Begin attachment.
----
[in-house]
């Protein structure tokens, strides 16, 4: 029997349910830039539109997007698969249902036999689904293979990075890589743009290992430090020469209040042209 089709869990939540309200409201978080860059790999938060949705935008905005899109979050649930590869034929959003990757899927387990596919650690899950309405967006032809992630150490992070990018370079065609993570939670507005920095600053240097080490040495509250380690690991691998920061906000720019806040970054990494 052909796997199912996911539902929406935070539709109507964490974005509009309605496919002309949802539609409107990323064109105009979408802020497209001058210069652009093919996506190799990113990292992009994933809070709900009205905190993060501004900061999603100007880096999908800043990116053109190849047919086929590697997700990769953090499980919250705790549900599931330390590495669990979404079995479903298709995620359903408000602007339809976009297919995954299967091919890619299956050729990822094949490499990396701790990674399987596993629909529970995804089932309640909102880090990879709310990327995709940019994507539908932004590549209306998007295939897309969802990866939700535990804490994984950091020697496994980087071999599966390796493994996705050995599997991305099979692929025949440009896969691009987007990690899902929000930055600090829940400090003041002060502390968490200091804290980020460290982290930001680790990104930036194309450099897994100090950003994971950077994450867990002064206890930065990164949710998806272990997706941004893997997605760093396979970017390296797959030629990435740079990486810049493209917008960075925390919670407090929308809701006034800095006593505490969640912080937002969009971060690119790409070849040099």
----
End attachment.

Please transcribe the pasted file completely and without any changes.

[in-house]
């Protein structure tokens, strides 16, 4: 029997349910830039539109997007698969249902036999689904293979990075890589743009290992430090020469209040042209 089709869990939540309200409201978080860059790999938060949705935008905005899109979050649930590869034929959003990757899927387990596919650690899950309405967006032809992630150490992070990018370079065609993570939670507005920095600053240097080490040495509250380690690991691998920061906000720019806040970054990494 052909796997199912996911539902929406935070539709109507964490974005509009309605496919002309949802539609409107990323064109105009979408802020497209001058210069652009093919996506190799990113990292992009994933809070709900009205905190993060501004900061999603100007880096999908800043990116053109190849047919086929590697997700990769953090499980919250705790549900599931330390590495669990979404079995479903298709995620359903408000602007339809976009297919995954299967091919890619299956050729990822094949490499990396701790990674399987596993629909529970995804089932309640909102880090990879709310990327995709940019994507539908932004590549209306998007295939897309969802990866939700535990804490994984950091020697496994980087071999599966390796493994996705050995599997991305099979692929025949440009896969691009987007990690899902929000930055600090829940400090003041002060502390968490200091804290980020460290982290930001680790990104930036194309450099897994100090950003994971950077994450867990002064206890930065990164949710998806272990997706941004893997997605760093396979970017390296797959030629990435740079990486810049493209917008960075925390919670407090929308809701006034800095006593505490969640912080937002969009971060690119790409070849040099």